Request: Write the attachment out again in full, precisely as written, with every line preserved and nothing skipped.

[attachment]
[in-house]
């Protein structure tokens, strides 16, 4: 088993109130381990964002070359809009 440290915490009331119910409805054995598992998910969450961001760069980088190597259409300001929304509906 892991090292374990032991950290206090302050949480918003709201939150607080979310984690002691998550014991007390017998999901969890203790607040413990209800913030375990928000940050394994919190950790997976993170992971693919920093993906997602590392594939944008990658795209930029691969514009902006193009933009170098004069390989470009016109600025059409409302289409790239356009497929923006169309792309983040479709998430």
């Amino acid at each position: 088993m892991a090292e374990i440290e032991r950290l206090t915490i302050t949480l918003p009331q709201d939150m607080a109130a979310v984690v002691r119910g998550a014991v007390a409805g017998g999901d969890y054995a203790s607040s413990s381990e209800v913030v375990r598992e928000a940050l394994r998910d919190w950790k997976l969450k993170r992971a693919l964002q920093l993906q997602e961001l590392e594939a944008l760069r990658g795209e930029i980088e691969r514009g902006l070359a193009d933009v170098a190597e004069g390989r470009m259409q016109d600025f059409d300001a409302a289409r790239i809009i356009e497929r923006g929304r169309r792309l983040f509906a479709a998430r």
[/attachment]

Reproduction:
[in-house]
């Protein structure tokens, strides 16, 4: 088993109130381990964002070359809009 440290915490009331119910409805054995598992998910969450961001760069980088190597259409300001929304509906 892991090292374990032991950290206090302050949480918003709201939150607080979310984690002691998550014991007390017998999901969890203790607040413990209800913030375990928000940050394994919190950790997976993170992971693919920093993906997602590392594939944008990658795209930029691969514009902006193009933009170098004069390989470009016109600025059409409302289409790239356009497929923006169309792309983040479709998430």
């Amino acid at each position: 088993m892991a090292e374990i440290e032991r950290l206090t915490i302050t949480l918003p009331q709201d939150m607080a109130a979310v984690v002691r119910g998550a014991v007390a409805g017998g999901d969890y054995a203790s607040s413990s381990e209800v913030v375990r598992e928000a940050l394994r998910d919190w950790k997976l969450k993170r992971a693919l964002q920093l993906q997602e961001l590392e594939a944008l760069r990658g795209e930029i980088e691969r514009g902006l070359a193009d933009v170098a190597e004069g390989r470009m259409q016109d600025f059409d300001a409302a289409r790239i809009i356009e497929r923006g929304r169309r792309l983040f509906a479709a998430r």